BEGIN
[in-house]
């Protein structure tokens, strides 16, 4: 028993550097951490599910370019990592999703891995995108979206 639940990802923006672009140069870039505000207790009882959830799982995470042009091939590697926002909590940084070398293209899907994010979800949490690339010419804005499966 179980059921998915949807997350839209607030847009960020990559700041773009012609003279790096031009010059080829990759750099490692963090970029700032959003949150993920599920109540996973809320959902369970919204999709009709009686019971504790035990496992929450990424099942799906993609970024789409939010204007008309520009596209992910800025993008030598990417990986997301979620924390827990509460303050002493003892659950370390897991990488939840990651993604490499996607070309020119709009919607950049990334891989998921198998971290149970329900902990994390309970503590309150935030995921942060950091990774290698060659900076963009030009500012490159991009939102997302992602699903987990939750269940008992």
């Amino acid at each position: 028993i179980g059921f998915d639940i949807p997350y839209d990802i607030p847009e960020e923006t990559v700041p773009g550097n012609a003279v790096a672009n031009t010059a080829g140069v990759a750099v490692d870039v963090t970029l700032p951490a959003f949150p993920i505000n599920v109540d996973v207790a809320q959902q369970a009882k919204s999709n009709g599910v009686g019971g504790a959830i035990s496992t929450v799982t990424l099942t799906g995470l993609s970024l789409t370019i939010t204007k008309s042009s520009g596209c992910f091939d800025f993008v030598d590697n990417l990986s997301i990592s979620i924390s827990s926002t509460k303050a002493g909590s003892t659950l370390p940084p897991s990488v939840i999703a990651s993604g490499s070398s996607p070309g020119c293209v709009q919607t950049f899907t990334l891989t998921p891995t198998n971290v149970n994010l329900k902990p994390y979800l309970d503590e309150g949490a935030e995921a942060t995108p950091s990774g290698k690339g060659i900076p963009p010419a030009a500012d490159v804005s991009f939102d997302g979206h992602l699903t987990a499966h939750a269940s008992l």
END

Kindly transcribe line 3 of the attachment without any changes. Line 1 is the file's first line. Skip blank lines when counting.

């Amino acid at each position: 028993i179980g059921f998915d639940i949807p997350y839209d990802i607030p847009e960020e923006t990559v700041p773009g550097n012609a003279v790096a672009n031009t010059a080829g140069v990759a750099v490692d870039v963090t970029l700032p951490a959003f949150p993920i505000n599920v109540d996973v207790a809320q959902q369970a009882k919204s999709n009709g599910v009686g019971g504790a959830i035990s496992t929450v799982t990424l099942t799906g995470l993609s970024l789409t370019i939010t204007k008309s042009s520009g596209c992910f091939d800025f993008v030598d590697n990417l990986s997301i990592s979620i924390s827990s926002t509460k303050a002493g909590s003892t659950l370390p940084p897991s990488v939840i999703a990651s993604g490499s070398s996607p070309g020119c293209v709009q919607t950049f899907t990334l891989t998921p891995t198998n971290v149970n994010l329900k902990p994390y979800l309970d503590e309150g949490a935030e995921a942060t995108p950091s990774g290698k690339g060659i900076p963009p010419a030009a500012d490159v804005s991009f939102d997302g979206h992602l699903t987990a499966h939750a269940s008992l």